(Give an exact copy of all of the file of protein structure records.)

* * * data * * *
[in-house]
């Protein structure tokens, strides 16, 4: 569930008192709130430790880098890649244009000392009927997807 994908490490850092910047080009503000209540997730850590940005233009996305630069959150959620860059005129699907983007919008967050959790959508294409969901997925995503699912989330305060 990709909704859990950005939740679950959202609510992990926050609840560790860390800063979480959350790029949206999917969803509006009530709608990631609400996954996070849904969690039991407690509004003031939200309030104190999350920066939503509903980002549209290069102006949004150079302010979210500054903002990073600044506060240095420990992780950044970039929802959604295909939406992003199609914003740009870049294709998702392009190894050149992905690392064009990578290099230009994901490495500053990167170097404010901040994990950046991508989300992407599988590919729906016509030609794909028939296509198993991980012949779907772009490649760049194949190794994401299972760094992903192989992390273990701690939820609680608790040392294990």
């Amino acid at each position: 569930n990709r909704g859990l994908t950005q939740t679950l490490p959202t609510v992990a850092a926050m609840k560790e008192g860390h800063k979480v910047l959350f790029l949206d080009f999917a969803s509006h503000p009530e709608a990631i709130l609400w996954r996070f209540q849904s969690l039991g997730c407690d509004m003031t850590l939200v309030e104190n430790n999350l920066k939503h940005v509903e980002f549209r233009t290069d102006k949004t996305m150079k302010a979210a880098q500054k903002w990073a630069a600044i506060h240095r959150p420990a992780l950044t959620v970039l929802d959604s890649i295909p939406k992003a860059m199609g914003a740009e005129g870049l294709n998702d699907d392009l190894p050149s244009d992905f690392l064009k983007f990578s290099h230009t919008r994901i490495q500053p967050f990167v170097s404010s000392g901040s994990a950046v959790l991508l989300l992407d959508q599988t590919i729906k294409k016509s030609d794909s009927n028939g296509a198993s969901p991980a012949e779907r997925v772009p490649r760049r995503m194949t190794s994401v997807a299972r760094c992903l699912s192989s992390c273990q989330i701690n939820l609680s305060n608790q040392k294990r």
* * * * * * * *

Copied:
[in-house]
């Protein structure tokens, strides 16, 4: 569930008192709130430790880098890649244009000392009927997807 994908490490850092910047080009503000209540997730850590940005233009996305630069959150959620860059005129699907983007919008967050959790959508294409969901997925995503699912989330305060 990709909704859990950005939740679950959202609510992990926050609840560790860390800063979480959350790029949206999917969803509006009530709608990631609400996954996070849904969690039991407690509004003031939200309030104190999350920066939503509903980002549209290069102006949004150079302010979210500054903002990073600044506060240095420990992780950044970039929802959604295909939406992003199609914003740009870049294709998702392009190894050149992905690392064009990578290099230009994901490495500053990167170097404010901040994990950046991508989300992407599988590919729906016509030609794909028939296509198993991980012949779907772009490649760049194949190794994401299972760094992903192989992390273990701690939820609680608790040392294990």
């Amino acid at each position: 569930n990709r909704g859990l994908t950005q939740t679950l490490p959202t609510v992990a850092a926050m609840k560790e008192g860390h800063k979480v910047l959350f790029l949206d080009f999917a969803s509006h503000p009530e709608a990631i709130l609400w996954r996070f209540q849904s969690l039991g997730c407690d509004m003031t850590l939200v309030e104190n430790n999350l920066k939503h940005v509903e980002f549209r233009t290069d102006k949004t996305m150079k302010a979210a880098q500054k903002w990073a630069a600044i506060h240095r959150p420990a992780l950044t959620v970039l929802d959604s890649i295909p939406k992003a860059m199609g914003a740009e005129g870049l294709n998702d699907d392009l190894p050149s244009d992905f690392l064009k983007f990578s290099h230009t919008r994901i490495q500053p967050f990167v170097s404010s000392g901040s994990a950046v959790l991508l989300l992407d959508q599988t590919i729906k294409k016509s030609d794909s009927n028939g296509a198993s969901p991980a012949e779907r997925v772009p490649r760049r995503m194949t190794s994401v997807a299972r760094c992903l699912s192989s992390c273990q989330i701690n939820l609680s305060n608790q040392k294990r």